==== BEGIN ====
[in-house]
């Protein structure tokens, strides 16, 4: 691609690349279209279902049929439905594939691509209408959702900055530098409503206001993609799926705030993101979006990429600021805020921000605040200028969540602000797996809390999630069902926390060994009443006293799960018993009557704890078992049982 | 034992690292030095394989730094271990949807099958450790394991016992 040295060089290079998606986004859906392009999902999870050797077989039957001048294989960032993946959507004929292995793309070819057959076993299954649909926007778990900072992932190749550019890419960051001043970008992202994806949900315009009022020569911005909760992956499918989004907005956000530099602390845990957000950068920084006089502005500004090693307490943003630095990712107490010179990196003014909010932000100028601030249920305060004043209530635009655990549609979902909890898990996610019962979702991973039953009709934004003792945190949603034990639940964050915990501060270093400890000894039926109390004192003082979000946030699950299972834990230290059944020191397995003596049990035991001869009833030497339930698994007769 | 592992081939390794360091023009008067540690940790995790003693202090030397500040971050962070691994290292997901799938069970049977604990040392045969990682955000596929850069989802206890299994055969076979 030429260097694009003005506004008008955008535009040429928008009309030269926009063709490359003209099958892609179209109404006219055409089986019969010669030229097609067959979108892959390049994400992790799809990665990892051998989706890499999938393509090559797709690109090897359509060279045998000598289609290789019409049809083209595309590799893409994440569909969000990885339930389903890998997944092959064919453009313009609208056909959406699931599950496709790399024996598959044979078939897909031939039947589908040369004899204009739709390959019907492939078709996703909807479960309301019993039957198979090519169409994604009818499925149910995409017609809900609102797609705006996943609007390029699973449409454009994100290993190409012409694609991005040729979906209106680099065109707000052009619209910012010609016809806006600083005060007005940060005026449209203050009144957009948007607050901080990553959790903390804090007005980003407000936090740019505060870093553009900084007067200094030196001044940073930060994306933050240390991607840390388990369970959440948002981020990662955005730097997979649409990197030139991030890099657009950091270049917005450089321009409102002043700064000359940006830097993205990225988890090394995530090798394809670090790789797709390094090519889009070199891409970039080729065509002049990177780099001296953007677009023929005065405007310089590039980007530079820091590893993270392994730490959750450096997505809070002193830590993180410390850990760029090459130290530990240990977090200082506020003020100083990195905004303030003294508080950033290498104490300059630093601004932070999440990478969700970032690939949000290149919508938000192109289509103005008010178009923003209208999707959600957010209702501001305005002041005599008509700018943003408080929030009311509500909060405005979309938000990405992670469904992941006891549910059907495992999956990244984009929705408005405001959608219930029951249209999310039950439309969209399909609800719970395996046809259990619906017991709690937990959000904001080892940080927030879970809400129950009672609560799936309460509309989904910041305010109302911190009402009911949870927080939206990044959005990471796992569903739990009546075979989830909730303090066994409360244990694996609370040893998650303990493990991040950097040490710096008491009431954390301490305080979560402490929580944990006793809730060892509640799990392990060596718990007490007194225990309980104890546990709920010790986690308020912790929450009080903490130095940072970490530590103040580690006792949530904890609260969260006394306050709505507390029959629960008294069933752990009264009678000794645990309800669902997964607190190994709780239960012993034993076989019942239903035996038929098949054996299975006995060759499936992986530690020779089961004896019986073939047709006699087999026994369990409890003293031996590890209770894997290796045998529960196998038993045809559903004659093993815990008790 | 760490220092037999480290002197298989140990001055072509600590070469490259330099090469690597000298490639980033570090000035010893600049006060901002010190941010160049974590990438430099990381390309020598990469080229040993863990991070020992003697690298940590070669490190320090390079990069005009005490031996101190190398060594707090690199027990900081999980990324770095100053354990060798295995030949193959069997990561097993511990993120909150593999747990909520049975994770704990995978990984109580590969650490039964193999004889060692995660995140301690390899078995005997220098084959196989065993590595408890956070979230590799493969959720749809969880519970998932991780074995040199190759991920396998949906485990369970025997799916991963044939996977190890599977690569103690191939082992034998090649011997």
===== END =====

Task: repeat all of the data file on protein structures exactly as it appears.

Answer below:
[in-house]
């Protein structure tokens, strides 16, 4: 691609690349279209279902049929439905594939691509209408959702900055530098409503206001993609799926705030993101979006990429600021805020921000605040200028969540602000797996809390999630069902926390060994009443006293799960018993009557704890078992049982 | 034992690292030095394989730094271990949807099958450790394991016992 040295060089290079998606986004859906392009999902999870050797077989039957001048294989960032993946959507004929292995793309070819057959076993299954649909926007778990900072992932190749550019890419960051001043970008992202994806949900315009009022020569911005909760992956499918989004907005956000530099602390845990957000950068920084006089502005500004090693307490943003630095990712107490010179990196003014909010932000100028601030249920305060004043209530635009655990549609979902909890898990996610019962979702991973039953009709934004003792945190949603034990639940964050915990501060270093400890000894039926109390004192003082979000946030699950299972834990230290059944020191397995003596049990035991001869009833030497339930698994007769 | 592992081939390794360091023009008067540690940790995790003693202090030397500040971050962070691994290292997901799938069970049977604990040392045969990682955000596929850069989802206890299994055969076979 030429260097694009003005506004008008955008535009040429928008009309030269926009063709490359003209099958892609179209109404006219055409089986019969010669030229097609067959979108892959390049994400992790799809990665990892051998989706890499999938393509090559797709690109090897359509060279045998000598289609290789019409049809083209595309590799893409994440569909969000990885339930389903890998997944092959064919453009313009609208056909959406699931599950496709790399024996598959044979078939897909031939039947589908040369004899204009739709390959019907492939078709996703909807479960309301019993039957198979090519169409994604009818499925149910995409017609809900609102797609705006996943609007390029699973449409454009994100290993190409012409694609991005040729979906209106680099065109707000052009619209910012010609016809806006600083005060007005940060005026449209203050009144957009948007607050901080990553959790903390804090007005980003407000936090740019505060870093553009900084007067200094030196001044940073930060994306933050240390991607840390388990369970959440948002981020990662955005730097997979649409990197030139991030890099657009950091270049917005450089321009409102002043700064000359940006830097993205990225988890090394995530090798394809670090790789797709390094090519889009070199891409970039080729065509002049990177780099001296953007677009023929005065405007310089590039980007530079820091590893993270392994730490959750450096997505809070002193830590993180410390850990760029090459130290530990240990977090200082506020003020100083990195905004303030003294508080950033290498104490300059630093601004932070999440990478969700970032690939949000290149919508938000192109289509103005008010178009923003209208999707959600957010209702501001305005002041005599008509700018943003408080929030009311509500909060405005979309938000990405992670469904992941006891549910059907495992999956990244984009929705408005405001959608219930029951249209999310039950439309969209399909609800719970395996046809259990619906017991709690937990959000904001080892940080927030879970809400129950009672609560799936309460509309989904910041305010109302911190009402009911949870927080939206990044959005990471796992569903739990009546075979989830909730303090066994409360244990694996609370040893998650303990493990991040950097040490710096008491009431954390301490305080979560402490929580944990006793809730060892509640799990392990060596718990007490007194225990309980104890546990709920010790986690308020912790929450009080903490130095940072970490530590103040580690006792949530904890609260969260006394306050709505507390029959629960008294069933752990009264009678000794645990309800669902997964607190190994709780239960012993034993076989019942239903035996038929098949054996299975006995060759499936992986530690020779089961004896019986073939047709006699087999026994369990409890003293031996590890209770894997290796045998529960196998038993045809559903004659093993815990008790 | 760490220092037999480290002197298989140990001055072509600590070469490259330099090469690597000298490639980033570090000035010893600049006060901002010190941010160049974590990438430099990381390309020598990469080229040993863990991070020992003697690298940590070669490190320090390079990069005009005490031996101190190398060594707090690199027990900081999980990324770095100053354990060798295995030949193959069997990561097993511990993120909150593999747990909520049975994770704990995978990984109580590969650490039964193999004889060692995660995140301690390899078995005997220098084959196989065993590595408890956070979230590799493969959720749809969880519970998932991780074995040199190759991920396998949906485990369970025997799916991963044939996977190890599977690569103690191939082992034998090649011997």